I'm normally on either my home or office computer. I keep a file on my computer's desktop labeled PWL for password list. I'm the only one using either machine so no worries about anyone accessing them. In these notepad or wordpad text files, I list the website, log-in, password and answers to any of the privacy questions. I use Firefox for internet access and allow it to remember as many of the passwords as possible. The exceptions are my financial accounts, just in case anyone would hack into the files. Those are written on my paper bill paying file folder. I also use the "usual" for any passwords or log-ins that I can choose myself and repeat. When it comes time to change passwords (some sites make you do this on a regular basis), I try to use the same password but change the last letter or number sequentially. I also tend to use one particular password (letter and number combo) for "important" sites like banking and Edward Jones and another (easily remembered number set) for social sites. It might sound complicated but this works for me.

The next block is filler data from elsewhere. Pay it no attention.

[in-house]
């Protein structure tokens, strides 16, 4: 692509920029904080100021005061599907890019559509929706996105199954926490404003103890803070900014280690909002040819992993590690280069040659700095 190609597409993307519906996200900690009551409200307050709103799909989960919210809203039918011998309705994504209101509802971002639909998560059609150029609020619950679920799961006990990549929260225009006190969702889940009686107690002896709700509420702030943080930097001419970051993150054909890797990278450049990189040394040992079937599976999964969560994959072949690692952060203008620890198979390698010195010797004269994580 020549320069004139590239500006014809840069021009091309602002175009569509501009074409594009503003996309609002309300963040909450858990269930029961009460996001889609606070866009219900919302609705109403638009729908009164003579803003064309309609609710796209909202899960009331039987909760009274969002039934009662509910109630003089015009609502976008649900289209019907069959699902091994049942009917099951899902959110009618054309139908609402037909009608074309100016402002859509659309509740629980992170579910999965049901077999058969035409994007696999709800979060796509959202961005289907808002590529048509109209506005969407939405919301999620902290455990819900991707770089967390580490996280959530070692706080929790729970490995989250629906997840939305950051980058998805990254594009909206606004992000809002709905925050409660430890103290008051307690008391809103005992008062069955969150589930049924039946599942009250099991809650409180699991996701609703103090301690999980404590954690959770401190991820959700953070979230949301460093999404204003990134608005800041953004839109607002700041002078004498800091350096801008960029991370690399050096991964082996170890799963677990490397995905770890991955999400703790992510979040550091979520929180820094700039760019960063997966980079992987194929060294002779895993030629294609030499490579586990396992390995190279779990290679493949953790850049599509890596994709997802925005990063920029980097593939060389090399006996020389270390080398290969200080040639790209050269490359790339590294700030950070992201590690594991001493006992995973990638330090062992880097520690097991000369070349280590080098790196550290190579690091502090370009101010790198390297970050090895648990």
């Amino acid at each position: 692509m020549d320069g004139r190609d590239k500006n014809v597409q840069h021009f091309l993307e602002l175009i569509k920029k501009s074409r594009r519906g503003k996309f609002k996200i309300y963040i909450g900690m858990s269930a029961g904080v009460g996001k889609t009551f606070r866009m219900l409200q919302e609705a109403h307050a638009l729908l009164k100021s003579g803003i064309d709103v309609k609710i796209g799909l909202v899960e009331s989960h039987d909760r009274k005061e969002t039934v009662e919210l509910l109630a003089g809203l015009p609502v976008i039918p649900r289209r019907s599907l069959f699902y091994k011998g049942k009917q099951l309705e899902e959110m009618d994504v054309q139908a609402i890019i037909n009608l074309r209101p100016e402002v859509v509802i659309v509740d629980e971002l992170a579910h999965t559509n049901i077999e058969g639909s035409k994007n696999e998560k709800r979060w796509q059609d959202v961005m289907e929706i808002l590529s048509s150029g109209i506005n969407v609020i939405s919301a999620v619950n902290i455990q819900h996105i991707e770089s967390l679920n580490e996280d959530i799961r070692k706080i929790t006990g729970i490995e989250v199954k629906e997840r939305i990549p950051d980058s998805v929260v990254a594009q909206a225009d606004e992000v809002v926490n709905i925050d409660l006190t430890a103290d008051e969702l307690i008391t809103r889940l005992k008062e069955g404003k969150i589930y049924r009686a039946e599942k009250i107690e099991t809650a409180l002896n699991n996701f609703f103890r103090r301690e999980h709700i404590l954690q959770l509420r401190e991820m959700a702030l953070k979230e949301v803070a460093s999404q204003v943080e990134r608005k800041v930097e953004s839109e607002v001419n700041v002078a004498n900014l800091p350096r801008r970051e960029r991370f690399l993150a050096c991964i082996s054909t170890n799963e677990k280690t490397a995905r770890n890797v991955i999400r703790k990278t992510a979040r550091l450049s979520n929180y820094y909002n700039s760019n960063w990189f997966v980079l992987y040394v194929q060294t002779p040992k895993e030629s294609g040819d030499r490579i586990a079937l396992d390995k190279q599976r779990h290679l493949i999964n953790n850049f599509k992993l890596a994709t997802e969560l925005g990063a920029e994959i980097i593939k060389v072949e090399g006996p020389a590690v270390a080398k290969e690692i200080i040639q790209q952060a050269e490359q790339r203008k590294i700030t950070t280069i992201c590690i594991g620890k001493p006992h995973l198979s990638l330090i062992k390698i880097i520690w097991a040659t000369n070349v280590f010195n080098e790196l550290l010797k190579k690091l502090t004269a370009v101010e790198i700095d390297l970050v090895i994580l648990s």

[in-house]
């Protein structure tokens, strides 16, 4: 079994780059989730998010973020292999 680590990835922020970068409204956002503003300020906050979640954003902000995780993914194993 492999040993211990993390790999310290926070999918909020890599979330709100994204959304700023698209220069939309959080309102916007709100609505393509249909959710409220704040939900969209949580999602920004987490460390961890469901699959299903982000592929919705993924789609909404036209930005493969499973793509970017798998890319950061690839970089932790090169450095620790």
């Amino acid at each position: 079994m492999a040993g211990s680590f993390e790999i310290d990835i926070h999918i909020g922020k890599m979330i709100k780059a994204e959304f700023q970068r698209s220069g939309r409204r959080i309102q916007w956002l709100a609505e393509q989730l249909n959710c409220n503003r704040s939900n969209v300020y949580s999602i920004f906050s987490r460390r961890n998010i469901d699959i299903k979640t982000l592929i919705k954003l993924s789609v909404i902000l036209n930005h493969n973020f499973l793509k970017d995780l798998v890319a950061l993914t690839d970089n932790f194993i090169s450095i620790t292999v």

This has come in handy at work when I've been out of the office and someone else has had to do my job and needed the PWL. Plus, with it being typed in, there is no question of S vs. 5, I vs 1, etc.

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October 1, 20080 found this helpful

I always used to have Post-it notes stuck all over my computer desk until someone suggested an address book. This has been wonderful for me as it's alphabetic & room enough for any information needed for each website.

Mary from Michgan